I’m drafting a novel….and between drafts I sometimes turn to writing short fiction. Please feel free to visit my website and blog for more information on writing and reading, and drop me an email with questions or comments. Happy writing and reading everyone!


SECRET KEEPERS:  strong storytelling, comic touches, prickly family dynamics, and the magical power of nature.

St. Martin’s Press
Read an excerpt at www.mindyfriddle.com
On Sale: 4/27/2009
ISBN: 978-0-312-53702-9
ISBN-10: 0-312-53702-6
Also available: THE GARDEN ANGEL (St. Martin’s Press & Picador)

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Filed under Advice, Author Interviews, books, characters, Fiction, Get Published, goals, Inspiration, Novels, Organization, Perseverance, Platform/Marketing, writer markets, writers, writing inspiration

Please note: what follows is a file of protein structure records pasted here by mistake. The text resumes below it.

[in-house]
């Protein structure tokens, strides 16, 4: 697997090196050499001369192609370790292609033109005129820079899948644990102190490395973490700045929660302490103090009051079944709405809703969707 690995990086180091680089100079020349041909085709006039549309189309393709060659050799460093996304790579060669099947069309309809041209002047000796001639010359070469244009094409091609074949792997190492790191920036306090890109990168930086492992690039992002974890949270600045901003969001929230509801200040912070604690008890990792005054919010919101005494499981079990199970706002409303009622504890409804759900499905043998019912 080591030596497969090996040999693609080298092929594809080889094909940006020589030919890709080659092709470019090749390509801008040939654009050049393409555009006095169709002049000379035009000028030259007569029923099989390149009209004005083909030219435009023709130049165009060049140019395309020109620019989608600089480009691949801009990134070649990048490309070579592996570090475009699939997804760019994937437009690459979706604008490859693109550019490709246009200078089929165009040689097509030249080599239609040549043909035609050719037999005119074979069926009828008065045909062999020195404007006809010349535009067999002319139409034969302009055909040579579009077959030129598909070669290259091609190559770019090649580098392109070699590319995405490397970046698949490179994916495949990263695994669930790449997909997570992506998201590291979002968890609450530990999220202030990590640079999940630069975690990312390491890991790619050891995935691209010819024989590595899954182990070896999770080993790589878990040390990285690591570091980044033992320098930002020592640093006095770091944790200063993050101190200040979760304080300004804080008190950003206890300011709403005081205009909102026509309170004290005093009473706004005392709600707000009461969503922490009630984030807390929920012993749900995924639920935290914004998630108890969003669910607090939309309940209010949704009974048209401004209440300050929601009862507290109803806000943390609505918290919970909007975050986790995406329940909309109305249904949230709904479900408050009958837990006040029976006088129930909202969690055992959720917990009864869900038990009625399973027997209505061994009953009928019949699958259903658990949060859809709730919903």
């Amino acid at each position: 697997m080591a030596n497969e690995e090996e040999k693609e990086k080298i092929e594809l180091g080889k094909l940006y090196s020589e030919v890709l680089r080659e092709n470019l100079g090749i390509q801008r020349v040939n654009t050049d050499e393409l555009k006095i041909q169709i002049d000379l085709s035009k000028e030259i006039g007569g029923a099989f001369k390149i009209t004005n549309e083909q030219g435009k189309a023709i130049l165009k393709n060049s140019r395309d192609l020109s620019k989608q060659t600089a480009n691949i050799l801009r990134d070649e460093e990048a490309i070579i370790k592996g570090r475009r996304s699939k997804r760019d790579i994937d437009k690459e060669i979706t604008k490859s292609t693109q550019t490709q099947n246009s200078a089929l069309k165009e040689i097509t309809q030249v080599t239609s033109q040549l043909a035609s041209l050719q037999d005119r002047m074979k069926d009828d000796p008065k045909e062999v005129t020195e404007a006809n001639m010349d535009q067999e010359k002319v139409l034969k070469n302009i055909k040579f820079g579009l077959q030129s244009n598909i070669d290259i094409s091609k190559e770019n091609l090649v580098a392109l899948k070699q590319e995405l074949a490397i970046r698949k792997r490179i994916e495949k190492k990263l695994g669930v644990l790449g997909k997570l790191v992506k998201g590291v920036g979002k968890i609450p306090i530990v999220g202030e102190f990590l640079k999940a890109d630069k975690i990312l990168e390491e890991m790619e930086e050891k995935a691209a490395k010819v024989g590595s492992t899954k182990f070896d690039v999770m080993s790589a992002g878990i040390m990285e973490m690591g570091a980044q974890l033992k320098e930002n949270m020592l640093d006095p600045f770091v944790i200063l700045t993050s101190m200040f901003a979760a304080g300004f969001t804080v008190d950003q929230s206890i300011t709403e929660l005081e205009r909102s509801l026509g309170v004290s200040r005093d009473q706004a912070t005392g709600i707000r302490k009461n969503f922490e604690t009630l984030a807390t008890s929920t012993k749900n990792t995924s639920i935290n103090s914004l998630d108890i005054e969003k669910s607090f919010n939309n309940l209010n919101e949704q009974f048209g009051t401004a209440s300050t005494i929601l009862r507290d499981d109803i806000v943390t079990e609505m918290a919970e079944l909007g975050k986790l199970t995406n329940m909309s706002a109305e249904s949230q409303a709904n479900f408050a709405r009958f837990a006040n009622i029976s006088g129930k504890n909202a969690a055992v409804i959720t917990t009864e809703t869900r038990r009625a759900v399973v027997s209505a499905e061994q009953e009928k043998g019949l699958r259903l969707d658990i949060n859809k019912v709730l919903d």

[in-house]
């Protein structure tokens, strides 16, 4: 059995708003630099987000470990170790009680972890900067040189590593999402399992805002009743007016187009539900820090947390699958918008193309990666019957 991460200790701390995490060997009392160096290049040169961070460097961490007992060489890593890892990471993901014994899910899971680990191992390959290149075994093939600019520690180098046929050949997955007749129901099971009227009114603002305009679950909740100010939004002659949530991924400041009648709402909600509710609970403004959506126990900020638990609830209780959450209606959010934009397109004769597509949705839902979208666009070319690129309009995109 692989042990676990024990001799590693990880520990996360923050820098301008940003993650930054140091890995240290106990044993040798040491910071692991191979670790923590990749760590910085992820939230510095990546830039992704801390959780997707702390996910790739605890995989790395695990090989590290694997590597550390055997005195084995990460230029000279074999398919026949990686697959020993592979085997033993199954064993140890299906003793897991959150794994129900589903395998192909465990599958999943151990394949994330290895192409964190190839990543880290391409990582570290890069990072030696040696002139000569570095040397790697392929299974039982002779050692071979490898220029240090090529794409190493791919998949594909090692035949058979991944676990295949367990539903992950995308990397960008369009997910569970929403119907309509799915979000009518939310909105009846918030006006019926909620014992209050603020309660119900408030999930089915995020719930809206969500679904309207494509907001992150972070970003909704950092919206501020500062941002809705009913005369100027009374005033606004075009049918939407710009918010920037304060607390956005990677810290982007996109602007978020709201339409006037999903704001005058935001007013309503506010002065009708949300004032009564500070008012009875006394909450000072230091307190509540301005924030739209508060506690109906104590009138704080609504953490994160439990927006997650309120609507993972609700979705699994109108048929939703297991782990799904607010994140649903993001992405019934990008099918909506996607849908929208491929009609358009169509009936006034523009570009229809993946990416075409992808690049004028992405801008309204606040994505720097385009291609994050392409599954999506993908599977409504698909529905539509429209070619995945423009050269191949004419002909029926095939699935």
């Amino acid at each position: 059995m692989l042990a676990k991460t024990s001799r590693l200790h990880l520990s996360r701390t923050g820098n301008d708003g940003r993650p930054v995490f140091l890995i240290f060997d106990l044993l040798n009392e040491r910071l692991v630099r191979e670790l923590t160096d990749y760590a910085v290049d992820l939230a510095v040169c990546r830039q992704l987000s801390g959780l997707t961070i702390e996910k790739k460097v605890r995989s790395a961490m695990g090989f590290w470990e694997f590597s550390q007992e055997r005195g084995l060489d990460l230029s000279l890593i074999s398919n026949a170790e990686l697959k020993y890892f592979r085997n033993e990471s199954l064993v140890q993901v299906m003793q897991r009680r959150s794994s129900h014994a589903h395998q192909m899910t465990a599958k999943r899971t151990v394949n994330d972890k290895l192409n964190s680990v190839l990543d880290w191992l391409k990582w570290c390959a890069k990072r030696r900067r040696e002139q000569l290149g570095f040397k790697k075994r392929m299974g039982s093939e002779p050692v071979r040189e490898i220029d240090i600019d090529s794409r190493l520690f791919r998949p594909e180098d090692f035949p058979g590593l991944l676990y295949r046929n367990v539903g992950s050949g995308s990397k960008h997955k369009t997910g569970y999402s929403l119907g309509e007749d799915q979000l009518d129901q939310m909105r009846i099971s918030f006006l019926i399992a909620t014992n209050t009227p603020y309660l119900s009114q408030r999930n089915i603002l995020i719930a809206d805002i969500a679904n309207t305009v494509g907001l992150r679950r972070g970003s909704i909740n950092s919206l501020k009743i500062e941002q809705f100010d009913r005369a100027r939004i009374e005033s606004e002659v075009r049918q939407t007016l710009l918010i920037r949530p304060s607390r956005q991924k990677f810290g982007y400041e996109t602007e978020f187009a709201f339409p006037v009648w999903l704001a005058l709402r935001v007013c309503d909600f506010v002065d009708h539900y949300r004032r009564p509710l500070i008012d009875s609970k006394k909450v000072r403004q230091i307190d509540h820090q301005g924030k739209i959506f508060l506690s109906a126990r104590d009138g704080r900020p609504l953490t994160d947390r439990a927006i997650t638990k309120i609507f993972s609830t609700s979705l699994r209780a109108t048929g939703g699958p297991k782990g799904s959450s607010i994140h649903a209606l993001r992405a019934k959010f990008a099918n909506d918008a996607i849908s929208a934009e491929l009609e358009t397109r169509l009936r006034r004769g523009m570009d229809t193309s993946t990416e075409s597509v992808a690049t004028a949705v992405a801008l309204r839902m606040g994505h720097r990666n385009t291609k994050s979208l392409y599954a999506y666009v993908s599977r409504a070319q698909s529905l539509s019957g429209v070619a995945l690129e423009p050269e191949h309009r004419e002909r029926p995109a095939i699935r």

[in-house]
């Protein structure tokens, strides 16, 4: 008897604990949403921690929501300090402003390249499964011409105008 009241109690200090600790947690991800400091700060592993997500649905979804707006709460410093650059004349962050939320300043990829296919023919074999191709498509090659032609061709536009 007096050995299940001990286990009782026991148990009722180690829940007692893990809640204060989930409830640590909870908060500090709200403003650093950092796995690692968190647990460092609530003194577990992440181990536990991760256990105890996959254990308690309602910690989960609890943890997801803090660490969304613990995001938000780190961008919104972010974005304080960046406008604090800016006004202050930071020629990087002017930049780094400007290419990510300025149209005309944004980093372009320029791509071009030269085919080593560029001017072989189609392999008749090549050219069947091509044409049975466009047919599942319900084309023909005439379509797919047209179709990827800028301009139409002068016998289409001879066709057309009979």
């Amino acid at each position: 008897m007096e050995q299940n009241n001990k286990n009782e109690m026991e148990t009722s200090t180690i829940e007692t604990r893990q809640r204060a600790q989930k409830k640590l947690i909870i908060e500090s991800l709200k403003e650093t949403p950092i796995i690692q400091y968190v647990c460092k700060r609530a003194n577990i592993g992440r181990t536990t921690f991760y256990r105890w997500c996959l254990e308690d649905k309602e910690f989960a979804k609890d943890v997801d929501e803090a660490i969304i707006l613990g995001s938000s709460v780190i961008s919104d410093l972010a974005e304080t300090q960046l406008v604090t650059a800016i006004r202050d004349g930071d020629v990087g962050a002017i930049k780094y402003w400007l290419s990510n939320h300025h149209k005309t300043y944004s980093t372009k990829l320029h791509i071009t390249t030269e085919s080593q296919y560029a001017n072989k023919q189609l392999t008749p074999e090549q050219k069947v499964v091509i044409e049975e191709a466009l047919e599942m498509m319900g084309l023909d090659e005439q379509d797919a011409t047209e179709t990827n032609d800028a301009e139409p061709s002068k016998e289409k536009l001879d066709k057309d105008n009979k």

You have the day to do as you please

cuppajoe

Just go with me on this, OK?  You’re given the day off of work or mommyhood or housework, bills, etc.  The day to do as you please: babysitter has been arranged, meals prepared, husband’s socks found, appointments cleared, reports completed.

What would you do with this free time?

“There is never a better measure of what a person is than what he does when he’s absolutely free to choose.”

~ William M. Bulger – American Educator, Senator

Do you have  a list of to-do’s for your writing at the ready? Maybe you would grab a good cup of coffee and people watch while scribbling in your journal. Maybe there is  a writing contest deadline and 24 hours is all you need polish up that rough draft. An interview would add substance to the article you’re crafting, so call on that expert for a great quote or two.

I really don’t have the power to give you a day off of all responsibilities. *sigh* But you may get a spare 10 minutes sitting in traffic (unless you’re in Chicago, then you’ll get 65 minutes!) Or while the baby is napping or your husband is dropping off the kids at soccer practice.